Mayor Rudy Giuliani with Greenberg Traurig Tel Aviv head Gary Epstein
Mayor Rudy Giuliani with Greenberg Traurig Tel Aviv head Gary EpsteinCourtesy

Former New York Mayor Rudy Giuliani believes an Israeli-American cyber security alliance would be unstoppable, and says Israeli resilience and security innovation has always been an inspiration to him.

Giuliani made the comments to Arutz Sheva during his current visit to Israel on behalf of global law firm Greenberg Traurig, which he recently joined as a partner. He now heads the company's cyber-security and crisis-management practice. Greenberg Traurig is the only global law firm with an office in Tel Aviv.

He is visiting Israel to promote cyber-security cooperation between Israel and other countries leading the field - or, in his words, "to make connections between Israeli companies that want to do business overseas... and to make connections between American and other foreign companies and Israeli companies.

"The more connections between our countries, the better off everyone is going to be."

Speaking to Arutz Sheva, Giuliani praised the State of Israel's "incredible" strides in cyber-security; in 2015 alone, a staggering 20% of the world's cyber-security investments were made in Israel.

The secret to Israel's success in cyber-security, says Giuliani, is the same thing which drives its wider, astonishing achievements in the field of "physical" security. "Necessity is the mother of invention," the former New York City Mayor said.

"Israel has always been at the cutting edge of security in general, so cyber-security is just another form of security, and I think Israel recognized that at an earlier stage than most, and because of its technological capabilities it has got off to a serious lead." 

Giuliani attributed much of that progress to the Israeli government's close attention to what is rapidly emerging as a new theater of warfare.

"I'm really impressed in way in which your government has organized to deal with cyber-security, by having an official government agency which focuses on that.

"We don't have that in the United States - we just rely on various individual agencies to do that."

Making cyber-security a key national strategic focus naturally buoyed the local industry itself, and placing responsibility under the Prime Minister's direct supervision "is tremendously important" as well.

"That model is something the world could gain from Israel," among other things, he said.

Israel, too, would stand to gain a great deal by expanding its cooperation with other countries - particularly the US, which is also a world leader in cyber-security. In particular, Giuliani cited the US's groundbreaking work on private identity protection.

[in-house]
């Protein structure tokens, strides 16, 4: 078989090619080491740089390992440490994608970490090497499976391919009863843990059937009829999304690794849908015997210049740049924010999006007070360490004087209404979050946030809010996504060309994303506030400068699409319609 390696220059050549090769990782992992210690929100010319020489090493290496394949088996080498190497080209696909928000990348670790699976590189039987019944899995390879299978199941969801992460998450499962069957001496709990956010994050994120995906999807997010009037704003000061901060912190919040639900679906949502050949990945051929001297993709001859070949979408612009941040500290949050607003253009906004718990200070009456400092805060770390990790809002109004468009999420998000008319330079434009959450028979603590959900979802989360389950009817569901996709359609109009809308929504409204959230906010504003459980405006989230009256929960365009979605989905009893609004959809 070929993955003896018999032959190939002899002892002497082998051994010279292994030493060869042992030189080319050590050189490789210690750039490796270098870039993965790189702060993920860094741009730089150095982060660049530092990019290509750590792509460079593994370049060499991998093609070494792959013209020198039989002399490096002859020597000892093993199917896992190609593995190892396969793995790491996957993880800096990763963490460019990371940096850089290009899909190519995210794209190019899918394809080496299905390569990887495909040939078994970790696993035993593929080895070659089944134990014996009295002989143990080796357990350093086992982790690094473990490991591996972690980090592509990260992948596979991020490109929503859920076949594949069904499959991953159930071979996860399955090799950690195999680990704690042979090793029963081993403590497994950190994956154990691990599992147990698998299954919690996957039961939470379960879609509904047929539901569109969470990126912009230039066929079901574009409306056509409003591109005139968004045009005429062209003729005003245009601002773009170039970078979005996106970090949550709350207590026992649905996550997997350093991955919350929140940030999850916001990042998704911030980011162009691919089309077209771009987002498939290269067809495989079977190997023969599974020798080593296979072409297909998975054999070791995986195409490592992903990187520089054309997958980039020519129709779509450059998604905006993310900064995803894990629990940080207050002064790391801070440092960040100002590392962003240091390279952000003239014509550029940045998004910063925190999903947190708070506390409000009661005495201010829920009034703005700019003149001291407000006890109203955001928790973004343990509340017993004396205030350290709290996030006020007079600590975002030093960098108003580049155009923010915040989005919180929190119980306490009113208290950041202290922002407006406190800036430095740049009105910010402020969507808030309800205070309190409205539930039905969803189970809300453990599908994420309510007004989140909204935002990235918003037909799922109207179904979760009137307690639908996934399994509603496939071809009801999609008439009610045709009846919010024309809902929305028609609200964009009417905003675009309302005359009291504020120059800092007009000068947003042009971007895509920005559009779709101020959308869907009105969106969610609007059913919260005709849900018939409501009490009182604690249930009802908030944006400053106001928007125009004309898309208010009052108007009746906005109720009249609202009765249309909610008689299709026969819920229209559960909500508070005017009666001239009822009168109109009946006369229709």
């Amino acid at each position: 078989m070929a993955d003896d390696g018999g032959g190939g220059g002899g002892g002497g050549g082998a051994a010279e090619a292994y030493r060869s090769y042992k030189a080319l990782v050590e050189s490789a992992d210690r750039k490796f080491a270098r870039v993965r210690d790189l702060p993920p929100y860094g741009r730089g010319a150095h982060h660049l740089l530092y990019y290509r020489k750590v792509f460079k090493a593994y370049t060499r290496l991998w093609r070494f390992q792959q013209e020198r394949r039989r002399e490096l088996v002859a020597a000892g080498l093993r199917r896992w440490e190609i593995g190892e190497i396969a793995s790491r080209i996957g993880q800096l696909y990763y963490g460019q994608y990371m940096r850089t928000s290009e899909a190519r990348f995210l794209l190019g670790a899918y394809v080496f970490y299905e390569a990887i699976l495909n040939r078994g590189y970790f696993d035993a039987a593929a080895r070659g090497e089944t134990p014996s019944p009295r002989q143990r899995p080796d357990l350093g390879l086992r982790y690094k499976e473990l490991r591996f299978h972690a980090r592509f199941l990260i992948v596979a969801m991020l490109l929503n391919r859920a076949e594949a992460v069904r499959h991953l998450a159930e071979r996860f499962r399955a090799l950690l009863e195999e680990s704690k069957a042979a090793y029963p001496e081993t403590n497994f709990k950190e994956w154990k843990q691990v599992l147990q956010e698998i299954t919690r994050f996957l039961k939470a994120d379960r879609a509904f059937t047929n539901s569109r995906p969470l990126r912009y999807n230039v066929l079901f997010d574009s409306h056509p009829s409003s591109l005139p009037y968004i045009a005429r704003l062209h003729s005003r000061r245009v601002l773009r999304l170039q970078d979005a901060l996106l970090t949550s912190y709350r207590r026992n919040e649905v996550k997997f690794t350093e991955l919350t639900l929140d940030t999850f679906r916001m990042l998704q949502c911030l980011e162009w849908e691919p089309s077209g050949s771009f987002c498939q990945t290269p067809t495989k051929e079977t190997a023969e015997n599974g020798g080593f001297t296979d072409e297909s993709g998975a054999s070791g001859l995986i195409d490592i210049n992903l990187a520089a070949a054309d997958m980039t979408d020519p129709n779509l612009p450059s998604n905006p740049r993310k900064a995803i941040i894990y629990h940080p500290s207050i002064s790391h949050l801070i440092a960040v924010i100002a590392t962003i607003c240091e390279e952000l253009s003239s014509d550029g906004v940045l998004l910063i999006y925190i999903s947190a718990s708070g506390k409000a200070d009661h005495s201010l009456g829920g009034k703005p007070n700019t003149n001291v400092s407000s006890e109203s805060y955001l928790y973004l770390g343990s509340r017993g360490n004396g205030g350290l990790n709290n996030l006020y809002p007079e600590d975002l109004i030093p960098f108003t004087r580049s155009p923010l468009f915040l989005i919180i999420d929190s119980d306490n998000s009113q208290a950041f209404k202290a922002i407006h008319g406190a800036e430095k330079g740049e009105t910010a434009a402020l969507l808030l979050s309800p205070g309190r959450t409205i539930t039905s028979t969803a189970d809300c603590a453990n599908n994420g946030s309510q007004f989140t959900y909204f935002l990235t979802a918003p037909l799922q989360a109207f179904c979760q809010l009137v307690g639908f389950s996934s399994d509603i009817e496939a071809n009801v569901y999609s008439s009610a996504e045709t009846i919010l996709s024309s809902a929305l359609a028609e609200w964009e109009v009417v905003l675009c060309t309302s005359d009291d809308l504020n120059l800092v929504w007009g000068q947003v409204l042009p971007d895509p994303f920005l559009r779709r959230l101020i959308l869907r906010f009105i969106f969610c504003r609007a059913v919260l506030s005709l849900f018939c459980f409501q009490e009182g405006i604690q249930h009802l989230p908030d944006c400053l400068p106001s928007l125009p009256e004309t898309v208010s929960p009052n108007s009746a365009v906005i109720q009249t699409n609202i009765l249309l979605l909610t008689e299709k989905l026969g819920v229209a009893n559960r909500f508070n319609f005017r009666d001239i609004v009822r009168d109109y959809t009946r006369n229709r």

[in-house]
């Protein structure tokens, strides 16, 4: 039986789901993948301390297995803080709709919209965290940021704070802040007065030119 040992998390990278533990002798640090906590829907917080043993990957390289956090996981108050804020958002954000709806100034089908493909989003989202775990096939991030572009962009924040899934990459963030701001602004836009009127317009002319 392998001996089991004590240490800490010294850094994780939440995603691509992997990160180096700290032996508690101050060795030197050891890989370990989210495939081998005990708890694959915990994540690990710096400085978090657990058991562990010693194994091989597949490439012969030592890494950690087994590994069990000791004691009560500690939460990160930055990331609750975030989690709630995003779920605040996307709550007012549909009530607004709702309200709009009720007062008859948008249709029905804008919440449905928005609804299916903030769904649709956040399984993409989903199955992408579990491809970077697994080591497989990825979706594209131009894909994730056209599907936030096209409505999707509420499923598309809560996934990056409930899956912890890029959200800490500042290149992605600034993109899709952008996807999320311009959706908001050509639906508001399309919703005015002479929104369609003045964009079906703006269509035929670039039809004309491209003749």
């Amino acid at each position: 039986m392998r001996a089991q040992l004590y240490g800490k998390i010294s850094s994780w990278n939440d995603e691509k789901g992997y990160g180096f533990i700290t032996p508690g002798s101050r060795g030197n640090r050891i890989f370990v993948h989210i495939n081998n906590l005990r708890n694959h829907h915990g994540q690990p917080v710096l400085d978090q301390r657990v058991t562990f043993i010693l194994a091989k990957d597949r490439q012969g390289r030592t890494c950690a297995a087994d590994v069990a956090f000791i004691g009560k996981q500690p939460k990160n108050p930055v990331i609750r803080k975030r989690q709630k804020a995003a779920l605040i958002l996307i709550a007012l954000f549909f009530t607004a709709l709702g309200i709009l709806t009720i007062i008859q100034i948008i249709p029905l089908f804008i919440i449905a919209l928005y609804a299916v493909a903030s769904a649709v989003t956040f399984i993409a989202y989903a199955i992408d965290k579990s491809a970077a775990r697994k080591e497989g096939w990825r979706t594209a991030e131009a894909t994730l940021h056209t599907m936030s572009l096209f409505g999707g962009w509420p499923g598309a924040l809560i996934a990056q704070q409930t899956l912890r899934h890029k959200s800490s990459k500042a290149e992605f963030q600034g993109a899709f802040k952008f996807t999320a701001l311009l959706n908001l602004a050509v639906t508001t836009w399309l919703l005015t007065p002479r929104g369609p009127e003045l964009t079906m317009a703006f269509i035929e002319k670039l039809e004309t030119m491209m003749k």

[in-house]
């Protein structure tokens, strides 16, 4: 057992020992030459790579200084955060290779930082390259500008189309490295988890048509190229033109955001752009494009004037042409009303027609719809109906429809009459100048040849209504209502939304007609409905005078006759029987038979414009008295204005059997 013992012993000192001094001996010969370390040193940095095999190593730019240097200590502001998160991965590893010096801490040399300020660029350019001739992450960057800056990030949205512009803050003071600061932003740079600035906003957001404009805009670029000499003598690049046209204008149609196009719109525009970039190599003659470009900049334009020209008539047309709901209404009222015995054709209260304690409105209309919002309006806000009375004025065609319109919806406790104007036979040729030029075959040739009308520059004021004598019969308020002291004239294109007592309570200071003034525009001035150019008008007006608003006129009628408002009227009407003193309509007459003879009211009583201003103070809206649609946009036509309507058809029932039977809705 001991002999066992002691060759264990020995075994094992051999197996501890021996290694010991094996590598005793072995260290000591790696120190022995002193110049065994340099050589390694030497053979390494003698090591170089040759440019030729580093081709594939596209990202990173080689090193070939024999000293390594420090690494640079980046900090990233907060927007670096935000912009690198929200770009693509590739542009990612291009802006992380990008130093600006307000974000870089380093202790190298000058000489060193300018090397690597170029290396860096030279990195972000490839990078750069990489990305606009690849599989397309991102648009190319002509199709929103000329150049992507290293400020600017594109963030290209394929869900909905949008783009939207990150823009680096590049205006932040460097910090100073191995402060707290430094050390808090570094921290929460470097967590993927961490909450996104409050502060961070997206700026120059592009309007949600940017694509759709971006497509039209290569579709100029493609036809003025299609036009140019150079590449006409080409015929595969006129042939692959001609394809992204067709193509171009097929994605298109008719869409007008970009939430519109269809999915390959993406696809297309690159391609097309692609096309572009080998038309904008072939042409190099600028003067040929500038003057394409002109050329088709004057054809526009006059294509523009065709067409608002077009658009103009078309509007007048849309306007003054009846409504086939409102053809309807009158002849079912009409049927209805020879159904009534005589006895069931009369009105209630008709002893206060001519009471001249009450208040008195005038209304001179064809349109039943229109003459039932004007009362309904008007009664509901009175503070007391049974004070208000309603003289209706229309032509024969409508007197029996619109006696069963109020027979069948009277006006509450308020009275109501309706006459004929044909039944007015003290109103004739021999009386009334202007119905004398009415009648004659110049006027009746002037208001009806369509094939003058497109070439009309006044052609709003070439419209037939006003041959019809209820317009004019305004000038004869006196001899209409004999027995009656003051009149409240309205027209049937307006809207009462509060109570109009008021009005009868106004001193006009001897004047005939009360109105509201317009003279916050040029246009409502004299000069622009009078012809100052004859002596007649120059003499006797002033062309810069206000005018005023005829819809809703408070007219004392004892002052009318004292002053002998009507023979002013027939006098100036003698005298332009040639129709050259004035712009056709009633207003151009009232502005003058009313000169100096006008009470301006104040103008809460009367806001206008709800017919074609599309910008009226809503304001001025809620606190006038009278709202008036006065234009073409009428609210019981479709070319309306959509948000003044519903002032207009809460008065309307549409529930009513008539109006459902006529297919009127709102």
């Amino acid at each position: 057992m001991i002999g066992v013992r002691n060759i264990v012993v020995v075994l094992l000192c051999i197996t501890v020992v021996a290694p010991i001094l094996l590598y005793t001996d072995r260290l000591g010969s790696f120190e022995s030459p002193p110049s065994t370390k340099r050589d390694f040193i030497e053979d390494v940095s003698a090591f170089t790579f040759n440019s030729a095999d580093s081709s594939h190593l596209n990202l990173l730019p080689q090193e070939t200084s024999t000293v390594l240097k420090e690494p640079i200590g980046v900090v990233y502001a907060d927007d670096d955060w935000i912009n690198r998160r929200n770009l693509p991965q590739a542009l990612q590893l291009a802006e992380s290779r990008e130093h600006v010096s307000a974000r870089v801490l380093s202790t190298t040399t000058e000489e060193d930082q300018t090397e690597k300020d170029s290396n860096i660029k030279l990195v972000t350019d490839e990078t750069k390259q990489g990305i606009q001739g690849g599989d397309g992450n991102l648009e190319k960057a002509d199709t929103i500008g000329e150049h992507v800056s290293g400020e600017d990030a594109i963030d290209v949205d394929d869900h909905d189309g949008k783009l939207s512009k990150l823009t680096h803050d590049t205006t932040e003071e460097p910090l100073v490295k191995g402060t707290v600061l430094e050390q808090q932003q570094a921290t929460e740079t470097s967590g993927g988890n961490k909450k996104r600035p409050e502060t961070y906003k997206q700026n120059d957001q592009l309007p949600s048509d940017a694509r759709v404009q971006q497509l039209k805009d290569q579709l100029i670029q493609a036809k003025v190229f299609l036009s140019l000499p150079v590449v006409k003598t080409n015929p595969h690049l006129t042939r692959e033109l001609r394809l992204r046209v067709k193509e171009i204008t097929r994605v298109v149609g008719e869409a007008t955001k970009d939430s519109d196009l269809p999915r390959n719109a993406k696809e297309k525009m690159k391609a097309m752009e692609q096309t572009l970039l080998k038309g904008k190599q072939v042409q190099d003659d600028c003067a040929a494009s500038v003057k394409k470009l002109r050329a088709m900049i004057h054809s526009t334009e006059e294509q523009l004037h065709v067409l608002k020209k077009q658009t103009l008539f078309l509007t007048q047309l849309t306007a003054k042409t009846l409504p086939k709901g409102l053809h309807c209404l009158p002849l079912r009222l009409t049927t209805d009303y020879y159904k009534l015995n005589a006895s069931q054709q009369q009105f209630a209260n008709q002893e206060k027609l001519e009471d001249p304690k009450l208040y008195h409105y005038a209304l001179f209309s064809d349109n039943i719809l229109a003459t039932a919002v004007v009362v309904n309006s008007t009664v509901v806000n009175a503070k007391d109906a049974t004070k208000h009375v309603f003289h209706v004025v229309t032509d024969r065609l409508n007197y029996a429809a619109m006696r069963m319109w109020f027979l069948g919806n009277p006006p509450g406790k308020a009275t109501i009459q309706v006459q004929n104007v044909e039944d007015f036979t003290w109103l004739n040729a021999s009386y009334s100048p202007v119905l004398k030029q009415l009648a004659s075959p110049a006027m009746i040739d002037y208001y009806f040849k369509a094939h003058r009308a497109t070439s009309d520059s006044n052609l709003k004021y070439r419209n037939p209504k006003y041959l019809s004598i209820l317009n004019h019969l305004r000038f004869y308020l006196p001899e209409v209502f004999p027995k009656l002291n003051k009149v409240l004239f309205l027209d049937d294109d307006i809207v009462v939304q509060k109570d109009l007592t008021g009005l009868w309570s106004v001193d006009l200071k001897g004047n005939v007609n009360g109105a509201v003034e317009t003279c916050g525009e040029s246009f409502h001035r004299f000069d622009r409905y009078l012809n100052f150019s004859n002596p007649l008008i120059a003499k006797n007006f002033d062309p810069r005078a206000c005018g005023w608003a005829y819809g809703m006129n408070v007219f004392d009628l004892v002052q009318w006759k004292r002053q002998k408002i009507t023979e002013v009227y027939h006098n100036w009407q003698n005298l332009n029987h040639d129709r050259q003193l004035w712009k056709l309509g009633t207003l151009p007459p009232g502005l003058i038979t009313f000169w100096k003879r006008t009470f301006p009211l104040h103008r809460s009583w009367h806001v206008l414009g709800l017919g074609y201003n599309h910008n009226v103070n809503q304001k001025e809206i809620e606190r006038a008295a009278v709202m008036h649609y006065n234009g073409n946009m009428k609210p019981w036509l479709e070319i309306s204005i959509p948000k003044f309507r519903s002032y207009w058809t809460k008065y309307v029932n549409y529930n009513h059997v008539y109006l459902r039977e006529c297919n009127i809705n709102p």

"There are about eight other specific examples of important lessons we could learn from each other.

"The United States is also pretty advanced in this field, and I think if you put the US companies and Israeli companies together it would make quite a powerful combination."

Giulani said his own interest in cyber-security began some 13 years ago.

"It's because of my general focus on fighting crime... I realized that this is a rising form of crime, and we need to pay more attention to it.

"Also, after September 11, I realized that this is a vulnerability that can be taken advantage of by terrorists... the issue of cyber warfare," which today has been utilized by both state and non-state actors.

Giuliani, a longstanding supporter of Israel, also talked about his sense of solidarity with the Jewish state. He said he felt a very strong personal connection to Israel and its people, forged by the raw, often very difficult, realities he experienced firsthand.

"First of all, it comes from being here a lot and seeing what the country is like... Also, from being here at some of your worst moments," such as the funeral for assassinated Prime Minister Yitzhak Rabin, and during the bloody days of the Second Intifada. Giuliani said the Sbarro pizzeria massacre in particular was seared into his memory.

"It comes from going to the hospitals, visiting the kids there, and from seeing the resilience of the Israeli people."

"I have to tell you, I owe you, the State of Israel, a lot of gratitude," he continued. "A lot of how I motivated myself and the people of New York City after September 11 was to tell them that the people of Israel go through this more often than we do, and if they're able to go on with their daily lives then so should we."

Giuliani further cited the mutual interests and shared values of the State of Israel and the United States of America.

"We're two very similar governments with similar values and, the way I see the world, with the same enemies.

"Israel has always been a very good and loyal friend of the United States, and I want to make sure that the United States always remains a good and loyal friend of Israel."